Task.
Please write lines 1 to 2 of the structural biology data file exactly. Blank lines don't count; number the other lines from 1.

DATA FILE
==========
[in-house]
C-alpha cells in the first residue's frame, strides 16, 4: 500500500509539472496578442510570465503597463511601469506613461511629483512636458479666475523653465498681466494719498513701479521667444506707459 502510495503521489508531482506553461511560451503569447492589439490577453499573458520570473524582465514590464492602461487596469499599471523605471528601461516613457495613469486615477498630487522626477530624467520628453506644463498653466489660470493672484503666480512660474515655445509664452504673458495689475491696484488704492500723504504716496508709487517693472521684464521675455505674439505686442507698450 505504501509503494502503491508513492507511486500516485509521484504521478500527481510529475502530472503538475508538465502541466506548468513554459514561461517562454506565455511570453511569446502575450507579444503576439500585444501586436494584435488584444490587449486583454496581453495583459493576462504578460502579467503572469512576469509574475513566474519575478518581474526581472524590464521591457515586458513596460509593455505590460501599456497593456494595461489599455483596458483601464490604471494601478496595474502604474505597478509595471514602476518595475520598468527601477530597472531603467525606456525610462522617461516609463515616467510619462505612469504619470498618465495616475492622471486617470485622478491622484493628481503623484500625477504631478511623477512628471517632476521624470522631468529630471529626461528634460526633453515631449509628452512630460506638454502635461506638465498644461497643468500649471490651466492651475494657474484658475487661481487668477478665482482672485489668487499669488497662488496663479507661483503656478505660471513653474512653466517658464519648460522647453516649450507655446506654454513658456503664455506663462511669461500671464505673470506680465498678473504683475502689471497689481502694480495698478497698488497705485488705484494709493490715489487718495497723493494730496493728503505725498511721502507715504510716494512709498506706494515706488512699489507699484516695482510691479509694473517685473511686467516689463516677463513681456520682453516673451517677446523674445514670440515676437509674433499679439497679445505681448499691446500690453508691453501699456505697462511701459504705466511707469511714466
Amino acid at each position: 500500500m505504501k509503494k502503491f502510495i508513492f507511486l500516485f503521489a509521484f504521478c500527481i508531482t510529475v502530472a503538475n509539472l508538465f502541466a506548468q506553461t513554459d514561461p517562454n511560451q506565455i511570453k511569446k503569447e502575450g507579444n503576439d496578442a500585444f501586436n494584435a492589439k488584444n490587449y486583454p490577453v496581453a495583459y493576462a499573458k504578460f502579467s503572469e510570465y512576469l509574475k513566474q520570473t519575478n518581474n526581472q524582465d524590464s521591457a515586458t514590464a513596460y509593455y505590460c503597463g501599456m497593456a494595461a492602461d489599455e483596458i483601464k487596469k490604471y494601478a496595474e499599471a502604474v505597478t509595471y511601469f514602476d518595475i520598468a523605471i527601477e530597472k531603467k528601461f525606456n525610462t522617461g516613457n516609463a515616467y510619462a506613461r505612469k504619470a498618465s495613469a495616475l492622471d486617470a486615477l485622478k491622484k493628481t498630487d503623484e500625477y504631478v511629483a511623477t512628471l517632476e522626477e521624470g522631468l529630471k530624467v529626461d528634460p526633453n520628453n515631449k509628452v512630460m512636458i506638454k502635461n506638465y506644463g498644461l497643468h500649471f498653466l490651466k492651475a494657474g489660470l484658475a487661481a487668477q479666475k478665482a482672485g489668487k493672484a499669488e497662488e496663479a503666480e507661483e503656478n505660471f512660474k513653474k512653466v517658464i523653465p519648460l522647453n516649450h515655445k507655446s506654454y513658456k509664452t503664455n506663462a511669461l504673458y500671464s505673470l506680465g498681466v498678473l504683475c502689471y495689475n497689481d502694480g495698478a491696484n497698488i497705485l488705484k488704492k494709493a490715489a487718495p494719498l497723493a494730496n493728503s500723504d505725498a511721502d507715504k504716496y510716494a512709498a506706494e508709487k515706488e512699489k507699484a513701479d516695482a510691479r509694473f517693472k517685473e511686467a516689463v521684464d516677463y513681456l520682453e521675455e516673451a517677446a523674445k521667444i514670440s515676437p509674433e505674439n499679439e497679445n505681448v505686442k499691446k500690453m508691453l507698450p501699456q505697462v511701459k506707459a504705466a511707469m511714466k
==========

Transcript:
[in-house]
C-alpha cells in the first residue's frame, strides 16, 4: 500500500509539472496578442510570465503597463511601469506613461511629483512636458479666475523653465498681466494719498513701479521667444506707459 502510495503521489508531482506553461511560451503569447492589439490577453499573458520570473524582465514590464492602461487596469499599471523605471528601461516613457495613469486615477498630487522626477530624467520628453506644463498653466489660470493672484503666480512660474515655445509664452504673458495689475491696484488704492500723504504716496508709487517693472521684464521675455505674439505686442507698450 505504501509503494502503491508513492507511486500516485509521484504521478500527481510529475502530472503538475508538465502541466506548468513554459514561461517562454506565455511570453511569446502575450507579444503576439500585444501586436494584435488584444490587449486583454496581453495583459493576462504578460502579467503572469512576469509574475513566474519575478518581474526581472524590464521591457515586458513596460509593455505590460501599456497593456494595461489599455483596458483601464490604471494601478496595474502604474505597478509595471514602476518595475520598468527601477530597472531603467525606456525610462522617461516609463515616467510619462505612469504619470498618465495616475492622471486617470485622478491622484493628481503623484500625477504631478511623477512628471517632476521624470522631468529630471529626461528634460526633453515631449509628452512630460506638454502635461506638465498644461497643468500649471490651466492651475494657474484658475487661481487668477478665482482672485489668487499669488497662488496663479507661483503656478505660471513653474512653466517658464519648460522647453516649450507655446506654454513658456503664455506663462511669461500671464505673470506680465498678473504683475502689471497689481502694480495698478497698488497705485488705484494709493490715489487718495497723493494730496493728503505725498511721502507715504510716494512709498506706494515706488512699489507699484516695482510691479509694473517685473511686467516689463516677463513681456520682453516673451517677446523674445514670440515676437509674433499679439497679445505681448499691446500690453508691453501699456505697462511701459504705466511707469511714466